An example, for using a double click to jump to the tag under the cursor:
	:map <2-LeftMouse> :exe "tag ". expand("<cword>")<CR>

Dragging the mouse with a double click (button-down, button-up, button-down
and then drag) will result in whole words to be selected.  This continues
until the button is released, at which point the selection is per character

In Insert mode, when a selection is started, Vim goes into Normal mode
temporarily.  When Visual or Select mode ends, it returns to Insert mode.
This is like using CTRL-O in Insert mode.  Select mode is used when the
'selectmode' option contains "mouse".

When working with several windows, the size of the windows can be changed by
dragging the status line with the mouse.  Point the mouse at a status line,
press the left button, move the mouse to the new position of the status line,
release the button.  Just clicking the mouse in a status line makes that window
the current window, without moving the cursor.  If by selecting a window it
will change position or size, the dragging of the status line will look
confusing, but it will work (just try it).

					*<MiddleRelease>* *<MiddleDrag>*
Mouse clicks can be mapped.  The codes for mouse clicks are:
     code	    mouse button	      normal action	
 <LeftMouse>	 left pressed		    set cursor position
 <LeftDrag>	 left moved while pressed   extend selection
 <LeftRelease>	 left released		    set selection end
 <MiddleMouse>	 middle pressed		    paste text at cursor position
 <MiddleDrag>	 middle moved while pressed -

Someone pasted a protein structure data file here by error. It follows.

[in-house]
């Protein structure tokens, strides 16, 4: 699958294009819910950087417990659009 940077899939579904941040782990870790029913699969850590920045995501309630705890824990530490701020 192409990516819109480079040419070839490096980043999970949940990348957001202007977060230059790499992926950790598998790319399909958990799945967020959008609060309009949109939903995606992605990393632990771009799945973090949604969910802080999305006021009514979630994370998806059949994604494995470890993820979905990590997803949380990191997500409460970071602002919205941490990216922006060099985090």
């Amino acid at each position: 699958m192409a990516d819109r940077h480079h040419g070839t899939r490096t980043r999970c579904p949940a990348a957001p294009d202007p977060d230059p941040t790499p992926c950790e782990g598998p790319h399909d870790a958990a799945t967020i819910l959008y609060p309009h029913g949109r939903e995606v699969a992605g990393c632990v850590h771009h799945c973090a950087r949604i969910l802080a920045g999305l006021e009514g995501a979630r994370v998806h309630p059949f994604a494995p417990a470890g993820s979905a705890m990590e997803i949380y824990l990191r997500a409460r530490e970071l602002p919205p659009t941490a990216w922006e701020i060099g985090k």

<MiddleRelease> middle released	    -
 <RightMouse>	 right pressed		    extend selection
 <RightDrag>	 right moved while pressed  extend selection
 <RightRelease>  right released		    set selection end

 <X1Mouse>	 X1 button pressed	    -			*X1Mouse*

 <X1Drag>	 X1 moved while pressed	    -			*X1Drag*

 <X1Release>	 X1 button release	    -			*X1Release*

 <X2Mouse>	 X2 button pressed	    -			*X2Mouse*

 <X2Drag>	 X2 moved while pressed     -			*X2Drag*

 <X2Release>	 X2 button release	    -			*X2Release*

The X1 and X2 buttons refer to the extra buttons found on some mice.  The
'Microsoft Explorer' mouse has these buttons available to the right thumb.
Currently X1 and X2 only work on Win32 and X11 environments.

	:noremap <MiddleMouse> <LeftMouse><MiddleMouse>
Paste at the position of the middle mouse button click (otherwise the paste
would be done at the cursor position).

	:noremap <LeftRelease> <LeftRelease>y
Immediately yank the selection, when using Visual mode.

Note the use of ":noremap" instead of "map" to avoid a recursive mapping.

	:map <X1Mouse> <C-O>
	:map <X2Mouse> <C-I>
Map the X1 and X2 buttons to go forwards and backwards in the jump list, see
|CTRL-O| and |CTRL-I|.

To swap the meaning of the left and right mouse buttons:
	:noremap	<LeftMouse>	<RightMouse>
	:noremap	<LeftDrag>	<RightDrag>
	:noremap	<LeftRelease>	<RightRelease>
	:noremap	<RightMouse>	<LeftMouse>
	:noremap	<RightDrag>	<LeftDrag>
	:noremap	<RightRelease>	<LeftRelease>
	:noremap	g<LeftMouse>	<C-RightMouse>
	:noremap	g<RightMouse>	<C-LeftMouse>
	:noremap!	<LeftMouse>	<RightMouse>
	:noremap!	<LeftDrag>	<RightDrag>
	:noremap!	<LeftRelease>	<RightRelease>
	:noremap!	<RightMouse>	<LeftMouse>
	:noremap!	<RightDrag>	<LeftDrag>
	:noremap!	<RightRelease>	<LeftRelease>